Sunday, January 29, 2017

Why should an EMT be concerned with pain, pallor, paralysis, paresthesia, pressure, and pulse

Pain will show where the fracture or injury is at
  • Pallor – The skin distal (below) the injury site may be pale. The skins capillary may take longer to refill.
  • Paralysic may be a sign of nerve, muscle, tendon and ligament damage
  • Paresthesia may be an indication of nerve damage
  • Pressure may be damaged tissue or blood loss
  • Pulse loss may be an indication to damage to the arterial vessels


Why should an EMT splint a musculoskeletal injury
  • When an EMT splints a musculoskeletal injury they are stopping further damage to the fracture or dislocated bone
  • When an EMT splints an injury they reduce pain for the patient
  • Splinting will help with reducing blood loss by allowing the injury to not move.

What should an EMT consider when doing an assessment based approach to bone/joint injuries

What are the steps an EMT should consider when doing an assessment to a bone fracture injury?

  • Scene size up. Can the EMT figure out what the method of injury is?
  • General impression
  • Is there any major bleeding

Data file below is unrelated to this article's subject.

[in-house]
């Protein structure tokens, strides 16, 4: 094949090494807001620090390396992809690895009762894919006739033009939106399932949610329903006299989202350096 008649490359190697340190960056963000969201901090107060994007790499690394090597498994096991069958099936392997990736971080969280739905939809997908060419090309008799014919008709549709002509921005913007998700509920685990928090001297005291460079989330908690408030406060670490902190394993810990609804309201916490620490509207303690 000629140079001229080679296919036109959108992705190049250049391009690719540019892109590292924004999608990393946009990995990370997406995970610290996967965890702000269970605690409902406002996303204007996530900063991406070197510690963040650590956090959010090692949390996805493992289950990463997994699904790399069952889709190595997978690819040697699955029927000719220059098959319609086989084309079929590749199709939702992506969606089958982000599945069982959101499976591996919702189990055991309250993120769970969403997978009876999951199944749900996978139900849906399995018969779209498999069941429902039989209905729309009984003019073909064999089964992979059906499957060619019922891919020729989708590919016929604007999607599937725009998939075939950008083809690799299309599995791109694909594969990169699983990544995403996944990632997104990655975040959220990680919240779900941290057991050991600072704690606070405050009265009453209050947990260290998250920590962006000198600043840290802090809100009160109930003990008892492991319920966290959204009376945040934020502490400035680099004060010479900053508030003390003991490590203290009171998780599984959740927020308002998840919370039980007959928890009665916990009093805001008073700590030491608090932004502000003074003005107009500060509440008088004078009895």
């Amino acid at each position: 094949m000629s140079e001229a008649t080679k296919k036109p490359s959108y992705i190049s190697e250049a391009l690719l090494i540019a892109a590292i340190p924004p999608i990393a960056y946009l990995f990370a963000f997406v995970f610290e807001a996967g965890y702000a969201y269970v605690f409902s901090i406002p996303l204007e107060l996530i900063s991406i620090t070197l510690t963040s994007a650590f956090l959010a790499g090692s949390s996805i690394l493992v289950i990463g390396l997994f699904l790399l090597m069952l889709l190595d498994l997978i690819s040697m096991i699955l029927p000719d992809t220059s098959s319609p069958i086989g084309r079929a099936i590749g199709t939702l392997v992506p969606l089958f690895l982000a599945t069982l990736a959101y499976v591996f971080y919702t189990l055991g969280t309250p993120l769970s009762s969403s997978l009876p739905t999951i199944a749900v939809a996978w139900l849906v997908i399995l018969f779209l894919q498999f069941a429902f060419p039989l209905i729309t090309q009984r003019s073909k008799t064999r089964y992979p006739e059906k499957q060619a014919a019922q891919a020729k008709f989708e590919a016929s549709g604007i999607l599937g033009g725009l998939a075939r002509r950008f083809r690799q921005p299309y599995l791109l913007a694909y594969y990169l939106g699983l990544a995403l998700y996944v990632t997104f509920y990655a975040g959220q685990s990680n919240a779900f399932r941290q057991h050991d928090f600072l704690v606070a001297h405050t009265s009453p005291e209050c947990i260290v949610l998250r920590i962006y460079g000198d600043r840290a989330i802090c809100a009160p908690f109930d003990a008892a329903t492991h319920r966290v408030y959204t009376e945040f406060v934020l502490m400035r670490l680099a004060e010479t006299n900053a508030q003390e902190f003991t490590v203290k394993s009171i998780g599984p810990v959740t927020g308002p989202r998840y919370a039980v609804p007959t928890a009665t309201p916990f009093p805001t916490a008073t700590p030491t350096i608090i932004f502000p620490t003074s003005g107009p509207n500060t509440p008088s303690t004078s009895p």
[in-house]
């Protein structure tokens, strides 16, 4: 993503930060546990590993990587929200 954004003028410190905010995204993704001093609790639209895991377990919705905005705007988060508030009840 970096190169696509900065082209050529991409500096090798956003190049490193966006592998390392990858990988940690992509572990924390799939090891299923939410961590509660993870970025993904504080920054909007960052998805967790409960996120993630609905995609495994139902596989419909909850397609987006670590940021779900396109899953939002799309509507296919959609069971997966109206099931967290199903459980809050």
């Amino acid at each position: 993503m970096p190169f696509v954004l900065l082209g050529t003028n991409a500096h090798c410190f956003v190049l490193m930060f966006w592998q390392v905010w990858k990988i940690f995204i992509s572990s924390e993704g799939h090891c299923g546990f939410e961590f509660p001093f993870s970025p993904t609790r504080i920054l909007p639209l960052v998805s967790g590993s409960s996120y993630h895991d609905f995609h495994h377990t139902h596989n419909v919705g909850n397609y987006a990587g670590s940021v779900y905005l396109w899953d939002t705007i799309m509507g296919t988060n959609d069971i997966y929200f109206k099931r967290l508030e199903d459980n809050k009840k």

• Is there any open fracture sites
  • Is there an obvious deformity
  • What is the patients mental status
  • How is the patients airway
  • How is the patients bleeding
  • How is the patients circulation
  • Immediate transport if there are severe signs of hemorrhage, shock, pulselessness cyanosis distal to the injury

Why should an EMT consider a femur and pelvis fracture to be critical fractures

A femur and pelvis fracture can be extremely painful. They can also be extremely bloody injuries. 1.5 liters of blood can easily be lost by a patient with a femur or pelvis fracture.

When should an EMT not traction splint a suspected femur fracture

“Do not try to splint the injury!” This is a warning that Emergency Dispatch (911) gives all the time. It is an important warning. Splinting a fracture or splinting the fracture wrongly can actually cause more damage than good. 

For an EMT not to injure a patient further there are some precautions that the medic should take. 

Do not splint a suspected femur fracture if the injury is within 1-2 inches of the knee or ankle. 

Do not splint if the knee, hip, or pelvis has been injured. If the patient has a partial amputation or avulsion with bone separation, and the distal limb is 
connected only by marginal tissue. A traction splint would cause more damage 
to the marginal tissue and possibly cause total amputation of the limb.